Disagreement with clinical trial methodology insufficient to claim fraud

9th Circuit offers protection to companies using judgment that could extend beyond the pharmaceutical industry

A recent 9th Circuit decision offers protection to pharmaceutical companies using their judgment in clinical trials—protection that could extend to other industries.

In In re: Rigel Pharmaceuticals, Inc. Securities Litigation, Rigel developed an arthritis drug and did a clinical trial on 189 patients in the U.S. and Mexico. Plaintiff Inter-Local Pension Fund GCC/ IBT bought stock in Rigel after reading a press release that revealed the “statistically significant” results of the trial.

However, the stock price plummeted shortly thereafter, when Rigel revealed more comprehensive, academic information at a presentation and in a scholarly article in a medical journal, which included further details about the drug’s adverse effects. The pension fund brought a securities fraud action against Rigel, claiming that the company made false statements about its study results and the efficacy of the arthritis drug, and that Rigel did not correctly analyze its data.

A district court dismissed the complaint because the pension fund failed to sufficiently plead that Rigel had made a false or misleading statement, and therefore the drug maker had not violated securities laws. The 9th Circuit upheld this decision on Sept. 6, writing that the plaintiff’s main argument was a disagreement with the methodology of Rigel’s study, which the court found insufficient.

“The allegations … concern two different judgments about the appropriate statistical methodology to be used by Defendants,” the court wrote. “The allegations are not about false statements.”

 

Optimal Opinion

The 9th Circuit found that securities laws don’t require companies to report information from “optimal” studies, a welcome ruling considering getting scientists to agree on exactly which method is optimal would be nearly impossible. This decision leaves some breathing room for differing opinions.

“It certainly gives [companies] protection—protection I think they need,” says Alyson Weiss, a partner at Loeb & Loeb. “People want to be able to do their jobs without the fear of getting sued for fraud simply because some other scientist or professional, in their professional judgment, disagrees with the method used.”

However, the court did insert a word of caution into its opinion. Fraud claims might have some teeth, it wrote, if a company committed to one statistical methodology and then changed to another after seeing the data from the clinical trial, because “someone can manipulate the unblinded data to obtain a favorable result.”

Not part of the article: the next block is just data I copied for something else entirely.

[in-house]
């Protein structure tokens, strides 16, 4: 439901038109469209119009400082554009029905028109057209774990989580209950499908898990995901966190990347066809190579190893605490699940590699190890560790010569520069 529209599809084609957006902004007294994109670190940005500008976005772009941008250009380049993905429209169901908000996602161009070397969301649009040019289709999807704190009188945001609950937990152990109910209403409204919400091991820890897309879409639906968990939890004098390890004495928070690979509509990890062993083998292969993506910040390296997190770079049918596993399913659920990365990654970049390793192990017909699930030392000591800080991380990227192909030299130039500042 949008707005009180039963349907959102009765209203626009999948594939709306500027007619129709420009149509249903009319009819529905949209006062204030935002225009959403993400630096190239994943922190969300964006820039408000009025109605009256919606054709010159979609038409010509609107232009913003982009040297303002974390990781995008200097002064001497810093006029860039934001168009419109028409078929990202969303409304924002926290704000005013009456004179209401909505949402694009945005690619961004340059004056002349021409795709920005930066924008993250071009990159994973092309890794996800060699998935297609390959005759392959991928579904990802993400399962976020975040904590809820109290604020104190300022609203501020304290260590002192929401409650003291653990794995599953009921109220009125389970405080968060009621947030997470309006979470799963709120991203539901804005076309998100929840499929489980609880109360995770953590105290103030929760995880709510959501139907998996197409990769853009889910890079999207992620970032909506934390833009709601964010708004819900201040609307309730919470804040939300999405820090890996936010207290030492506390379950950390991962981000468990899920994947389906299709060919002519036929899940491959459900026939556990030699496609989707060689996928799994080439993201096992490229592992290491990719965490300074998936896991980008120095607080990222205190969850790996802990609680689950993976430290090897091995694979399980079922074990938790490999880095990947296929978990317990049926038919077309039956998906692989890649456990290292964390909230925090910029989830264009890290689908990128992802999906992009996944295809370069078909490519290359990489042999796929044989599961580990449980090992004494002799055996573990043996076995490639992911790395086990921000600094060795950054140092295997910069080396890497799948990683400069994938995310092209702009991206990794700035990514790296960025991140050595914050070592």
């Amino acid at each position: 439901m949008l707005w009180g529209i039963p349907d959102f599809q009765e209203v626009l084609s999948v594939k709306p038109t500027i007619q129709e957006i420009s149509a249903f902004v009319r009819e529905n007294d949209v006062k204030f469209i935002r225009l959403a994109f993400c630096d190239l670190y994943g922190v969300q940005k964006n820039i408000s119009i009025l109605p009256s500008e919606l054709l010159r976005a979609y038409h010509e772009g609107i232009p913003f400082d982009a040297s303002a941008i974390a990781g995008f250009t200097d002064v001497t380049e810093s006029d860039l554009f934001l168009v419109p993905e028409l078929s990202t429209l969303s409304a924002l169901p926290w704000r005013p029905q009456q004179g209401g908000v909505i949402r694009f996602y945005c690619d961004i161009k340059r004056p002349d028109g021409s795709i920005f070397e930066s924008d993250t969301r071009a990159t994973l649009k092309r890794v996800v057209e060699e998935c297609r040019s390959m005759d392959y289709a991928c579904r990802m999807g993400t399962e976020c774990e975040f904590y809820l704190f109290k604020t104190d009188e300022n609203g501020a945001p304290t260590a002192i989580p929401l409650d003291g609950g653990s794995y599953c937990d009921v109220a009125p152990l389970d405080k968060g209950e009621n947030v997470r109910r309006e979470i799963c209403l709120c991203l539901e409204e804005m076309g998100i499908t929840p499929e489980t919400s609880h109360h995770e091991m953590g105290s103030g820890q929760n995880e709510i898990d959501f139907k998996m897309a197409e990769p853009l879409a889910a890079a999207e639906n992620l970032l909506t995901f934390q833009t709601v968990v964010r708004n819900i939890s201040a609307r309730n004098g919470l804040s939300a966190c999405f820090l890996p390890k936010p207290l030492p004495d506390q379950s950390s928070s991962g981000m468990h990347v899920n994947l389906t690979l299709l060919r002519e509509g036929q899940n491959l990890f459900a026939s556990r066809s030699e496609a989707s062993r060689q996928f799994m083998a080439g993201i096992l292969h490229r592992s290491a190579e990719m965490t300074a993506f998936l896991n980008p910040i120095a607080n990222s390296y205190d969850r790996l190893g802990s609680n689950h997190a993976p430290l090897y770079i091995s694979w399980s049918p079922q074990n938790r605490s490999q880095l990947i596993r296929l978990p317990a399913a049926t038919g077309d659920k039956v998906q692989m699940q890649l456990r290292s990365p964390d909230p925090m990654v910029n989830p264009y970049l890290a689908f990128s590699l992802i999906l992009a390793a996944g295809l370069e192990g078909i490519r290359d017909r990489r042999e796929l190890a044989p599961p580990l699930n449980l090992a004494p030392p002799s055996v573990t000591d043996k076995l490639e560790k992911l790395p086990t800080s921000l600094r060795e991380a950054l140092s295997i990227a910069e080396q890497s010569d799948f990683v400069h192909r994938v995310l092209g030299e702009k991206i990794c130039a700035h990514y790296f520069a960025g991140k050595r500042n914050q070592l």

“You should feel comfortable in devising a methodology,” says Morrison & Foerster Partner Sean Prosser. “Courts won’t second-guess it so long as you’ve devised that methodology in good faith. But once you create the methodology and get your data, you should not be changing the method of interpreting the data without very substantial disclosures about the changes.”

The ruling is less about drugs and more about professional judgment, so it could prove to be helpful for similar litigation in other industries. The 9th Circuit’s decision in Rigel is already in line with some other court decisions about business judgment, including those in Delaware dealing with decisions made during a merger (see “Delaware Decisions”). But at the very least, Rigel should set the standard for clinical trials in the pharmaceutical industry.

“It’s helpful that it’s the 9th Circuit saying this,” Prosser says. “It probably is a more impactful, useful decision because it’s in a jurisdiction where you have a lot of biotechnology and pharmaceutical companies.”

 

Safety Statements

The court also addressed the amount of safety information drug companies have to disclose, finding that just because Rigel didn’t reveal all the available safety statistics in its first press release did not make it guilty of falsity.

“You don’t have a duty to disclose all material information; you have a duty to disclose all material information that’s necessary to make the statements that you have made not misleading,” says Schiff Hardin Partner Paul Dengel.

To the pension fund’s credit, that’s exactly what it claimed: “Plaintiff argues that Defendants should have disclosed more information concerning side effects on the day of the initial press release because the omission of some information related to side effects made the initial statements misleading,” the decision reads.

However, Rigel explicitly stated in its press release that it was revealing the “key facts” and didn’t claim that it was disclosing all of the available information. What’s more, the side effects Rigel did disclose were the most adverse; it saved the more minor side effects for its article and presentation. “If Defendants were intent on misleading investors about the safety of [the drug], it does not make sense that the safety information they would choose to disclose in their initial, allegedly fraudulent reports, would be the most severe adverse events,” the 9th Circuit wrote.

Although this decision offers protection to companies exercising their judgment, in-house counsel should still make sure their clients make an effort to be transparent about the results they choose to reveal.

“As long as you’re clear about what you’re disclosing and what you’re not disclosing, there’s no fraud claim and there’s no requirement under the securities laws to present every single data point,” Weiss says.

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